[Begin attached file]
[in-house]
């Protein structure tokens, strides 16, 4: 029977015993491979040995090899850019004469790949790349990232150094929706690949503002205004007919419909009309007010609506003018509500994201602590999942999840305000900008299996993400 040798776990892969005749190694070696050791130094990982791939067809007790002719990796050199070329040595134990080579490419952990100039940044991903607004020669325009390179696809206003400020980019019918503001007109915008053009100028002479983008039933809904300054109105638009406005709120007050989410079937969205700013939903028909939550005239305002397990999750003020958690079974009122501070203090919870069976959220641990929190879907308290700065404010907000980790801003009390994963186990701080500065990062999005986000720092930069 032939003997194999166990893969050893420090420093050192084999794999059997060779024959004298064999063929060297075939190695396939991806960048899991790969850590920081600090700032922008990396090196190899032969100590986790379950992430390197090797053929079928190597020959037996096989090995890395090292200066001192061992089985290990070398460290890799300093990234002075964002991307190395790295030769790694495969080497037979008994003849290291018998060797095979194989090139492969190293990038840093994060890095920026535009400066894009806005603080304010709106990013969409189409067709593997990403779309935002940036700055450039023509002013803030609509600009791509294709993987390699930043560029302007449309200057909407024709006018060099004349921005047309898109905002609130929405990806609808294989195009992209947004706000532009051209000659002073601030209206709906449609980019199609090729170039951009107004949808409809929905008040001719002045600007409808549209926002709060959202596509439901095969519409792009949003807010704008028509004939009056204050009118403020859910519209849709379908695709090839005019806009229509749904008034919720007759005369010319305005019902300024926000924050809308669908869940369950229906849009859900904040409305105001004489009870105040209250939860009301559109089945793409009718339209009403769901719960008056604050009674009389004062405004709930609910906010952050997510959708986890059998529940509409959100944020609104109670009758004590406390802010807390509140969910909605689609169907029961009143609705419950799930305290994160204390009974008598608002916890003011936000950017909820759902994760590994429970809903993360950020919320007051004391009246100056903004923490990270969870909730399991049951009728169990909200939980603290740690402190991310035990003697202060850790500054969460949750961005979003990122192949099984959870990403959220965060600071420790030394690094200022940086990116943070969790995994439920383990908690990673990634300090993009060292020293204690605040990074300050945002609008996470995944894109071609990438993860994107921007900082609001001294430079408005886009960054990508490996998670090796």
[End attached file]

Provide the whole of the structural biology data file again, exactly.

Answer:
[in-house]
């Protein structure tokens, strides 16, 4: 029977015993491979040995090899850019004469790949790349990232150094929706690949503002205004007919419909009309007010609506003018509500994201602590999942999840305000900008299996993400 040798776990892969005749190694070696050791130094990982791939067809007790002719990796050199070329040595134990080579490419952990100039940044991903607004020669325009390179696809206003400020980019019918503001007109915008053009100028002479983008039933809904300054109105638009406005709120007050989410079937969205700013939903028909939550005239305002397990999750003020958690079974009122501070203090919870069976959220641990929190879907308290700065404010907000980790801003009390994963186990701080500065990062999005986000720092930069 032939003997194999166990893969050893420090420093050192084999794999059997060779024959004298064999063929060297075939190695396939991806960048899991790969850590920081600090700032922008990396090196190899032969100590986790379950992430390197090797053929079928190597020959037996096989090995890395090292200066001192061992089985290990070398460290890799300093990234002075964002991307190395790295030769790694495969080497037979008994003849290291018998060797095979194989090139492969190293990038840093994060890095920026535009400066894009806005603080304010709106990013969409189409067709593997990403779309935002940036700055450039023509002013803030609509600009791509294709993987390699930043560029302007449309200057909407024709006018060099004349921005047309898109905002609130929405990806609808294989195009992209947004706000532009051209000659002073601030209206709906449609980019199609090729170039951009107004949808409809929905008040001719002045600007409808549209926002709060959202596509439901095969519409792009949003807010704008028509004939009056204050009118403020859910519209849709379908695709090839005019806009229509749904008034919720007759005369010319305005019902300024926000924050809308669908869940369950229906849009859900904040409305105001004489009870105040209250939860009301559109089945793409009718339209009403769901719960008056604050009674009389004062405004709930609910906010952050997510959708986890059998529940509409959100944020609104109670009758004590406390802010807390509140969910909605689609169907029961009143609705419950799930305290994160204390009974008598608002916890003011936000950017909820759902994760590994429970809903993360950020919320007051004391009246100056903004923490990270969870909730399991049951009728169990909200939980603290740690402190991310035990003697202060850790500054969460949750961005979003990122192949099984959870990403959220965060600071420790030394690094200022940086990116943070969790995994439920383990908690990673990634300090993009060292020293204690605040990074300050945002609008996470995944894109071609990438993860994107921007900082609001001294430079408005886009960054990508490996998670090796």